Now, as the days went on, they were meant to be packing up the rest of the books to ship them to the central library, but Griffin’s normally sullen face was looking even darker than usual. He had a long, unpleasantly scrawny beard, and a scornful attitude toward people who didn’t read the books he liked. As the only books he liked were obscure 1950s out-of-print stories about frustrated young men who drank too much in Fitzrovia, that gave him a lot of time to hone his attitude. He was still talking about book burners.
            “They won’t get burned! They’ll go to the big place in town.”
            Nina couldn’t bring herself to even say Mediatech.
            Griffin snorted. “Have you seen the plans? Coffee, computers, DVDs, plants, admin offices, and people doing cost–benefit analysis and harassing the unemployed—sorry, running ‘mindfulness workshops.’ There isn’t room for a book in the whole damn place.” He gestured at the dozens of boxes. “This will be landfill. They’ll use it to make roads.”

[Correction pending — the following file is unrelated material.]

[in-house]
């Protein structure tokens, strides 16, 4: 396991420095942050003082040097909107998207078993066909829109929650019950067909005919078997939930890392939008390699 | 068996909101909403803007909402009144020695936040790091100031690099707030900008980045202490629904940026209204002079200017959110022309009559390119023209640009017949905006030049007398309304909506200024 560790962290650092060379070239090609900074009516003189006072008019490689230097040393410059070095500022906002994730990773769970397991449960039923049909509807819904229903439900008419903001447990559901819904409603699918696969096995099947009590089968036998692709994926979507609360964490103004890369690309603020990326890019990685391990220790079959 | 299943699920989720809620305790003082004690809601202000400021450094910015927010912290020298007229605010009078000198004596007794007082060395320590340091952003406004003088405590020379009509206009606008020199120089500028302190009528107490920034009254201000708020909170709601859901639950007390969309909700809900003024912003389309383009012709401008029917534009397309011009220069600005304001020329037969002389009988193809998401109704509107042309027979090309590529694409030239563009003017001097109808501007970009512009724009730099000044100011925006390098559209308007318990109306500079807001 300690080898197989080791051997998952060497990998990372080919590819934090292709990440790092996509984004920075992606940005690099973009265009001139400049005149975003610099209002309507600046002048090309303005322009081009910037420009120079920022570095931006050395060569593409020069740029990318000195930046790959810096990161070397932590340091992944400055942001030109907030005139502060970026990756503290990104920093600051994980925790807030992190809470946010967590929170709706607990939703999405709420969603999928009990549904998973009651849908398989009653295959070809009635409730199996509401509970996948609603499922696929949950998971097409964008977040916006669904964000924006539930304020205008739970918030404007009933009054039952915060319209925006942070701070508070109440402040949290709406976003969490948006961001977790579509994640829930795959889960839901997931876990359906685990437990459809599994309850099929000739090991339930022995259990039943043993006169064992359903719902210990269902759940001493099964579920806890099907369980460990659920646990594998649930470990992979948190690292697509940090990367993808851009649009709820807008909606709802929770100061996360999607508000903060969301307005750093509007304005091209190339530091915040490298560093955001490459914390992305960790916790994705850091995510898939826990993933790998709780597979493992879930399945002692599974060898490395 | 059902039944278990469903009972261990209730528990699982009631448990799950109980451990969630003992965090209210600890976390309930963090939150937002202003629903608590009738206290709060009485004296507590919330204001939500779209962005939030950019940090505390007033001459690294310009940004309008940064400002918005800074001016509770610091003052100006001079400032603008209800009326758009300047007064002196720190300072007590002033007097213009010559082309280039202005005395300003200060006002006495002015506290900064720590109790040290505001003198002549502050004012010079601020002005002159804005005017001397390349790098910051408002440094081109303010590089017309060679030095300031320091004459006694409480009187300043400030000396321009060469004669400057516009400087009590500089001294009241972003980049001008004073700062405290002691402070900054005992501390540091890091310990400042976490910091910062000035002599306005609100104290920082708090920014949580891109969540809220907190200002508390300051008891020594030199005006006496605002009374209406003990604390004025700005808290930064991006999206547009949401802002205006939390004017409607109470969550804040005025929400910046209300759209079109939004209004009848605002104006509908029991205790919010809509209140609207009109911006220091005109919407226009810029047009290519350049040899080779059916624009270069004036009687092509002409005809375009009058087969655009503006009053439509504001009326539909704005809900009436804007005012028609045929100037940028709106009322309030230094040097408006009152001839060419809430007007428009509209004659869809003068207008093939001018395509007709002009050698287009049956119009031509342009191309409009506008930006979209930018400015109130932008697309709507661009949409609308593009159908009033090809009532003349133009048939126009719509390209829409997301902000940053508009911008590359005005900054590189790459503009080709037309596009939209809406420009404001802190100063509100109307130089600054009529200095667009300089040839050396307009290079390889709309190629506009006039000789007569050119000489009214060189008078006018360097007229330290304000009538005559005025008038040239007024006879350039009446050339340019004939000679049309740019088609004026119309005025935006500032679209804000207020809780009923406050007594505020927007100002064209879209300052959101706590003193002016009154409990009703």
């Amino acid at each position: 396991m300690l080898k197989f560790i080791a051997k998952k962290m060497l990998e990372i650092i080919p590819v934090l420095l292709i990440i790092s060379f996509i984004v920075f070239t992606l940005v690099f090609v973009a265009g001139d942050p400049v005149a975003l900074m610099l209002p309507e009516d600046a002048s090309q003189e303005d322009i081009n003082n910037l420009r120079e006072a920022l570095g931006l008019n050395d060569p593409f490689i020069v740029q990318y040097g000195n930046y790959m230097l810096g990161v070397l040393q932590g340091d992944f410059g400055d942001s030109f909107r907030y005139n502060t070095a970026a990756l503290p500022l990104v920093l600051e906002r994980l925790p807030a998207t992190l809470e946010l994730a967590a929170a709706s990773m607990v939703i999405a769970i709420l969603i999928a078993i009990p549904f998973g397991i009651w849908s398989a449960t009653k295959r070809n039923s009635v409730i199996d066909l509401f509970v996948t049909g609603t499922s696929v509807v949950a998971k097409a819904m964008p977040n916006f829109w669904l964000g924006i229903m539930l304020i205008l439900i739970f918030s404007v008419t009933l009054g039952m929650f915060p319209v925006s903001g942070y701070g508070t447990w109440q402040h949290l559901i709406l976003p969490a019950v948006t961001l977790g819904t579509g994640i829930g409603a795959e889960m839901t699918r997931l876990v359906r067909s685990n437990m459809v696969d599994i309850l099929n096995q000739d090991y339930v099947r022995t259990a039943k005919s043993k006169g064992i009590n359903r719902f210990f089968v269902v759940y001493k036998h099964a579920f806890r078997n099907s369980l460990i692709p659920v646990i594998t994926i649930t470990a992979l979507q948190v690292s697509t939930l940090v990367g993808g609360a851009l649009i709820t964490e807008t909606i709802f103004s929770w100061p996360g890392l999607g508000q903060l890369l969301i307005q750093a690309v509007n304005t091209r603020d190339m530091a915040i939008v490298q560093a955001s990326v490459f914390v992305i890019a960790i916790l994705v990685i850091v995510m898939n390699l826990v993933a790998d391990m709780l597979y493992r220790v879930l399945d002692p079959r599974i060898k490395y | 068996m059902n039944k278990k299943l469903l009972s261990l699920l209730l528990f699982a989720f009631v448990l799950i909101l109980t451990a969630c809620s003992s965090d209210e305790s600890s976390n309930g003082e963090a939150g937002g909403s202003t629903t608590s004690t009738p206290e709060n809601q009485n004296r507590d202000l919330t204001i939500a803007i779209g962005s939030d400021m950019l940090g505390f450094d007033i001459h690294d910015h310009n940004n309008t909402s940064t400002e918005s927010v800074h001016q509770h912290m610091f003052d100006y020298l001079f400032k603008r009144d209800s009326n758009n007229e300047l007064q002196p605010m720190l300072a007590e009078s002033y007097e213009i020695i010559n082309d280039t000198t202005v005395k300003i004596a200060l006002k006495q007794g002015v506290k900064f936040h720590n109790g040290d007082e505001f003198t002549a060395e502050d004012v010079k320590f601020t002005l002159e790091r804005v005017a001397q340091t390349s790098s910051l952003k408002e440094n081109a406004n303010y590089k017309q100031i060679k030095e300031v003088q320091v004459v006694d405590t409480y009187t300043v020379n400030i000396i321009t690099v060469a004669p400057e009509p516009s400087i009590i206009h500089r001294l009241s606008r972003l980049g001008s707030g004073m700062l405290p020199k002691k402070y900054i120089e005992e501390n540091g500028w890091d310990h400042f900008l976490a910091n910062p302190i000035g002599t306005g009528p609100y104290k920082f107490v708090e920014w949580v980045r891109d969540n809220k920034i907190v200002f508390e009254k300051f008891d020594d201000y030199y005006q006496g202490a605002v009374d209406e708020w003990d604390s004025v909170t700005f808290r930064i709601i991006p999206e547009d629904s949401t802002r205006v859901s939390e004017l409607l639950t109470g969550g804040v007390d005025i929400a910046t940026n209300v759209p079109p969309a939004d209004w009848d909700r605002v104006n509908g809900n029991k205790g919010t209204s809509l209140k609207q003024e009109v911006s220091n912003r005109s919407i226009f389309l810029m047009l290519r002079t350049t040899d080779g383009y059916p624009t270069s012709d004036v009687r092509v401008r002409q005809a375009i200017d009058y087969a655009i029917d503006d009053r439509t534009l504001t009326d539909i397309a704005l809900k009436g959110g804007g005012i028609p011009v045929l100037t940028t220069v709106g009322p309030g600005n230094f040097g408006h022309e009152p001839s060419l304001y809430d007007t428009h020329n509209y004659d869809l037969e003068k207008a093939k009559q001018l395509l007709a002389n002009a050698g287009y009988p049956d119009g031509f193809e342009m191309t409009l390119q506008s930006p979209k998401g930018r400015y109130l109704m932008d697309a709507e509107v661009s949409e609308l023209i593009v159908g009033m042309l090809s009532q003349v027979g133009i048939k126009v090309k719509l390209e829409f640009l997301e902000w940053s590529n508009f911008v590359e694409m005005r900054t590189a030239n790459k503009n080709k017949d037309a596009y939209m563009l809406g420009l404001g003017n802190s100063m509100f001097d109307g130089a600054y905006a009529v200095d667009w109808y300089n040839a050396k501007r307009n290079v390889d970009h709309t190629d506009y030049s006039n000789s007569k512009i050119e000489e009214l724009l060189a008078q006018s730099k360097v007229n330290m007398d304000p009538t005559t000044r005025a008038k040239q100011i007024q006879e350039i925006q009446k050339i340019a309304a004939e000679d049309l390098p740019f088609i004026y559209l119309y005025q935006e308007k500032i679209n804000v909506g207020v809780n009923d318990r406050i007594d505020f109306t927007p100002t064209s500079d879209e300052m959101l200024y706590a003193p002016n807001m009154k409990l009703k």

“They won’t!”
            “They will! That’s what they do with dead books, didn’t you know? Turn them into underlay for roads. So great big cars can roll over the top of centuries of thought and ideas and scholarship, metaphorically stamping a love of learning into the dust with their stupid big tires and blustering Top Gear idiots killing
the planet.”
            “You’re not in the best of moods this morning, are you, Griffin?”